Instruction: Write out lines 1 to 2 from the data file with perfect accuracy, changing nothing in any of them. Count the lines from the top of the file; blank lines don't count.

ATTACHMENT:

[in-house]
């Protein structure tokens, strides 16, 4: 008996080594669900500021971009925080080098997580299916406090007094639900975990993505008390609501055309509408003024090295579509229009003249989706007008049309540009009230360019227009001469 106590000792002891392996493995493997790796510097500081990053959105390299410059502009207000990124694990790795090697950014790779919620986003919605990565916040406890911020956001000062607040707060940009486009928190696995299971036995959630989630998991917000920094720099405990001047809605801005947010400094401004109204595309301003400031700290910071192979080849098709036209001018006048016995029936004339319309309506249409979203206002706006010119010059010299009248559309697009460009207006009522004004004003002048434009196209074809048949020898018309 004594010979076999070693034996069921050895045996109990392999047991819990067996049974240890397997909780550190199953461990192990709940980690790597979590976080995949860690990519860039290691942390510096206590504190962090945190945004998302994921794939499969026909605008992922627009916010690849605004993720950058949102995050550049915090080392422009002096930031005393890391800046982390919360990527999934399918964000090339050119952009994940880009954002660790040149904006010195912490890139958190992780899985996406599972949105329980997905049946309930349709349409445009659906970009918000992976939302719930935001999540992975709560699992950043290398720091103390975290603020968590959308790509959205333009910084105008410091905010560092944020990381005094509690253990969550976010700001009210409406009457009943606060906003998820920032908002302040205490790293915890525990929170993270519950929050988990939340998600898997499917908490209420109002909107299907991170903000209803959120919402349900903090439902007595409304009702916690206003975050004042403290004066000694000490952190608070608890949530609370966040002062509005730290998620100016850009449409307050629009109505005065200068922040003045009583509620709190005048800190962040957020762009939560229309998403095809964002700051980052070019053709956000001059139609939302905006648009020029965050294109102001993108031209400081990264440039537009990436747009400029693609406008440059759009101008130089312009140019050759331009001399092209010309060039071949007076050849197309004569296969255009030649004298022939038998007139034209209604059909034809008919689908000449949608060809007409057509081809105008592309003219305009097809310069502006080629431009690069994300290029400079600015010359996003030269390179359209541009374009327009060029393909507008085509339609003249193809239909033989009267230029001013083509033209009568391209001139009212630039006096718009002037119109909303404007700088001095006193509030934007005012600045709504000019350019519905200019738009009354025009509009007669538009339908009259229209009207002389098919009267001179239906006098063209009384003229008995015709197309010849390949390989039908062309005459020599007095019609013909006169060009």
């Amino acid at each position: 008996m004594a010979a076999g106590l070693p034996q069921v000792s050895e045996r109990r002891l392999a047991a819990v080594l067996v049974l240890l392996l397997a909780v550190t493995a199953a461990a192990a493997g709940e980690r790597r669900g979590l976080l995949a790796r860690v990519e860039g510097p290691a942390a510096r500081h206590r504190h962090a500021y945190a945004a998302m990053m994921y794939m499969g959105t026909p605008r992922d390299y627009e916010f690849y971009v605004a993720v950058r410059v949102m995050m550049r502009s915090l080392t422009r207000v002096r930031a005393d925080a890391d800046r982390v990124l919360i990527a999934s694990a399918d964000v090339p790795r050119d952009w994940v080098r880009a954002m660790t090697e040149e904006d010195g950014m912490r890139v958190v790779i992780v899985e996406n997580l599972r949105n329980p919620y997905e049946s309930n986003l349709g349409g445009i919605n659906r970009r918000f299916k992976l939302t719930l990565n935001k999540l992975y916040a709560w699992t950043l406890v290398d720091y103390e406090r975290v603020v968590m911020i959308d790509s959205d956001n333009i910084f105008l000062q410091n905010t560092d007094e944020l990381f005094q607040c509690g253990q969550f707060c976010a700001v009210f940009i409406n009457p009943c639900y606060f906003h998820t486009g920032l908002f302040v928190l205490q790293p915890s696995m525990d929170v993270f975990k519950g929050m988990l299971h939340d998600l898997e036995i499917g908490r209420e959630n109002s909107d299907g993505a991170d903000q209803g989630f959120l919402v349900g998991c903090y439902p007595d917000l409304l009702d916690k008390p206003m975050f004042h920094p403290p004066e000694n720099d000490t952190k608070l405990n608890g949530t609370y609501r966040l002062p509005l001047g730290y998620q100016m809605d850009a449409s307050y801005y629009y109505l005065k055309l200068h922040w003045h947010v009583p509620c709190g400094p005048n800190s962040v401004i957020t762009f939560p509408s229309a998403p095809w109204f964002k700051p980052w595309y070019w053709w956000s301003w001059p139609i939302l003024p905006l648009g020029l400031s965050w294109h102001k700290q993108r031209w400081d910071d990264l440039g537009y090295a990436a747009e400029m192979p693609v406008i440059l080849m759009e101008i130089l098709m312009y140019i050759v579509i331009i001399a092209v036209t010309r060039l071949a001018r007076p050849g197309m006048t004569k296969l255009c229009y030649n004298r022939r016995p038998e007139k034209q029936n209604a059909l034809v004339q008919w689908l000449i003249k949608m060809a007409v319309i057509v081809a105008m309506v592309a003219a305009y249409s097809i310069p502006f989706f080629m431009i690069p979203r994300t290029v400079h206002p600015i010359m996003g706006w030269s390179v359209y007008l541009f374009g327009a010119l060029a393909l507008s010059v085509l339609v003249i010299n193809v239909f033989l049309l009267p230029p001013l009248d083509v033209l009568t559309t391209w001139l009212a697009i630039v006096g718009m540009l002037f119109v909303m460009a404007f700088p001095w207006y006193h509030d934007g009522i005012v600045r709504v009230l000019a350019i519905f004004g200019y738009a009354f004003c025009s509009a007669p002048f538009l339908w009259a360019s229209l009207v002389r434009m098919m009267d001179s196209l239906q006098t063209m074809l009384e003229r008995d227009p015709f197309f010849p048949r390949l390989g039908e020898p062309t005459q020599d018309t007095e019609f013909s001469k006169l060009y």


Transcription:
[in-house]
């Protein structure tokens, strides 16, 4: 008996080594669900500021971009925080080098997580299916406090007094639900975990993505008390609501055309509408003024090295579509229009003249989706007008049309540009009230360019227009001469 106590000792002891392996493995493997790796510097500081990053959105390299410059502009207000990124694990790795090697950014790779919620986003919605990565916040406890911020956001000062607040707060940009486009928190696995299971036995959630989630998991917000920094720099405990001047809605801005947010400094401004109204595309301003400031700290910071192979080849098709036209001018006048016995029936004339319309309506249409979203206002706006010119010059010299009248559309697009460009207006009522004004004003002048434009196209074809048949020898018309 004594010979076999070693034996069921050895045996109990392999047991819990067996049974240890397997909780550190199953461990192990709940980690790597979590976080995949860690990519860039290691942390510096206590504190962090945190945004998302994921794939499969026909605008992922627009916010690849605004993720950058949102995050550049915090080392422009002096930031005393890391800046982390919360990527999934399918964000090339050119952009994940880009954002660790040149904006010195912490890139958190992780899985996406599972949105329980997905049946309930349709349409445009659906970009918000992976939302719930935001999540992975709560699992950043290398720091103390975290603020968590959308790509959205333009910084105008410091905010560092944020990381005094509690253990969550976010700001009210409406009457009943606060906003998820920032908002302040205490790293915890525990929170993270519950929050988990939340998600898997499917908490209420109002909107299907991170903000209803959120919402349900903090439902007595409304009702916690206003975050004042403290004066000694000490952190608070608890949530609370966040002062509005730290998620100016850009449409307050629009109505005065200068922040003045009583509620709190005048800190962040957020762009939560229309998403095809964002700051980052070019053709956000001059139609939302905006648009020029965050294109102001993108031209400081990264440039537009990436747009400029693609406008440059759009101008130089312009140019050759331009001399092209010309060039071949007076050849197309004569296969255009030649004298022939038998007139034209209604059909034809008919689908000449949608060809007409057509081809105008592309003219305009097809310069502006080629431009690069994300290029400079600015010359996003030269390179359209541009374009327009060029393909507008085509339609003249193809239909033989009267230029001013083509033209009568391209001139009212630039006096718009002037119109909303404007700088001095006193509030934007005012600045709504000019350019519905200019738009009354025009509009007669538009339908009259229209009207002389098919009267001179239906006098063209009384003229008995015709197309010849390949390989039908062309005459020599007095019609013909006169060009």